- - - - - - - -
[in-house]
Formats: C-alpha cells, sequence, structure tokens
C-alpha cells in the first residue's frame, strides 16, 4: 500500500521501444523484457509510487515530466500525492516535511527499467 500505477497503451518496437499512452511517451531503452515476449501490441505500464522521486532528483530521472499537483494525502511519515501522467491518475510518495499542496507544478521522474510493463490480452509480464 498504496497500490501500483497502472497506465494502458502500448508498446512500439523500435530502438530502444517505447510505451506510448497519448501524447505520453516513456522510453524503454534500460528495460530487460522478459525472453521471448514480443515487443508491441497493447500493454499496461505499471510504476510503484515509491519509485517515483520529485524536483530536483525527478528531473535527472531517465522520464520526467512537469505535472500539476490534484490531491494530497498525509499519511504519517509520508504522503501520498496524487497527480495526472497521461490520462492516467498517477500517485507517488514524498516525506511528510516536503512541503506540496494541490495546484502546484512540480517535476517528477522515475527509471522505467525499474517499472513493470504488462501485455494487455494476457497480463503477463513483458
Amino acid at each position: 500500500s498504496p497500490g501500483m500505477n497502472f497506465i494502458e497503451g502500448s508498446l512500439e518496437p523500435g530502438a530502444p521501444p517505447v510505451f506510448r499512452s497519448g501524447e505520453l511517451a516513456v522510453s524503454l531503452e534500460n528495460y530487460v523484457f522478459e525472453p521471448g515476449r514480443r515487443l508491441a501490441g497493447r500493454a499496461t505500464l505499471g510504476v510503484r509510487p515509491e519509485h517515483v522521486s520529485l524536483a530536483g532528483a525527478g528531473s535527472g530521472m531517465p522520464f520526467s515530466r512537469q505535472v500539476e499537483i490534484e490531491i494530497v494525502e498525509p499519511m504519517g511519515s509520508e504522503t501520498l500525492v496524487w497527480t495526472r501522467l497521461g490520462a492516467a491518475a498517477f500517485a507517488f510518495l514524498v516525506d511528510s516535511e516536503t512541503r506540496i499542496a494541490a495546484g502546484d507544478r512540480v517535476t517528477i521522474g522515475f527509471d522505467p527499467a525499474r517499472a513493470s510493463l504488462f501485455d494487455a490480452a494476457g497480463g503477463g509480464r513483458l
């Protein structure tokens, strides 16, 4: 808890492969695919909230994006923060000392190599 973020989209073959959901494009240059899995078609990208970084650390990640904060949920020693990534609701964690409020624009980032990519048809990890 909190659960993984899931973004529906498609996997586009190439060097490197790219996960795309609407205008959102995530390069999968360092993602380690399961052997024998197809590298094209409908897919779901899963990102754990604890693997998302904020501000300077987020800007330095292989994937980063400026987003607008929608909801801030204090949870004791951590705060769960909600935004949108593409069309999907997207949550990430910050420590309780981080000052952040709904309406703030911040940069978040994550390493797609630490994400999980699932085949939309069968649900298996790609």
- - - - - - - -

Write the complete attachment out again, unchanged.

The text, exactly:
[in-house]
Formats: C-alpha cells, sequence, structure tokens
C-alpha cells in the first residue's frame, strides 16, 4: 500500500521501444523484457509510487515530466500525492516535511527499467 500505477497503451518496437499512452511517451531503452515476449501490441505500464522521486532528483530521472499537483494525502511519515501522467491518475510518495499542496507544478521522474510493463490480452509480464 498504496497500490501500483497502472497506465494502458502500448508498446512500439523500435530502438530502444517505447510505451506510448497519448501524447505520453516513456522510453524503454534500460528495460530487460522478459525472453521471448514480443515487443508491441497493447500493454499496461505499471510504476510503484515509491519509485517515483520529485524536483530536483525527478528531473535527472531517465522520464520526467512537469505535472500539476490534484490531491494530497498525509499519511504519517509520508504522503501520498496524487497527480495526472497521461490520462492516467498517477500517485507517488514524498516525506511528510516536503512541503506540496494541490495546484502546484512540480517535476517528477522515475527509471522505467525499474517499472513493470504488462501485455494487455494476457497480463503477463513483458
Amino acid at each position: 500500500s498504496p497500490g501500483m500505477n497502472f497506465i494502458e497503451g502500448s508498446l512500439e518496437p523500435g530502438a530502444p521501444p517505447v510505451f506510448r499512452s497519448g501524447e505520453l511517451a516513456v522510453s524503454l531503452e534500460n528495460y530487460v523484457f522478459e525472453p521471448g515476449r514480443r515487443l508491441a501490441g497493447r500493454a499496461t505500464l505499471g510504476v510503484r509510487p515509491e519509485h517515483v522521486s520529485l524536483a530536483g532528483a525527478g528531473s535527472g530521472m531517465p522520464f520526467s515530466r512537469q505535472v500539476e499537483i490534484e490531491i494530497v494525502e498525509p499519511m504519517g511519515s509520508e504522503t501520498l500525492v496524487w497527480t495526472r501522467l497521461g490520462a492516467a491518475a498517477f500517485a507517488f510518495l514524498v516525506d511528510s516535511e516536503t512541503r506540496i499542496a494541490a495546484g502546484d507544478r512540480v517535476t517528477i521522474g522515475f527509471d522505467p527499467a525499474r517499472a513493470s510493463l504488462f501485455d494487455a490480452a494476457g497480463g503477463g509480464r513483458l
């Protein structure tokens, strides 16, 4: 808890492969695919909230994006923060000392190599 973020989209073959959901494009240059899995078609990208970084650390990640904060949920020693990534609701964690409020624009980032990519048809990890 909190659960993984899931973004529906498609996997586009190439060097490197790219996960795309609407205008959102995530390069999968360092993602380690399961052997024998197809590298094209409908897919779901899963990102754990604890693997998302904020501000300077987020800007330095292989994937980063400026987003607008929608909801801030204090949870004791951590705060769960909600935004949108593409069309999907997207949550990430910050420590309780981080000052952040709904309406703030911040940069978040994550390493797609630490994400999980699932085949939309069968649900298996790609």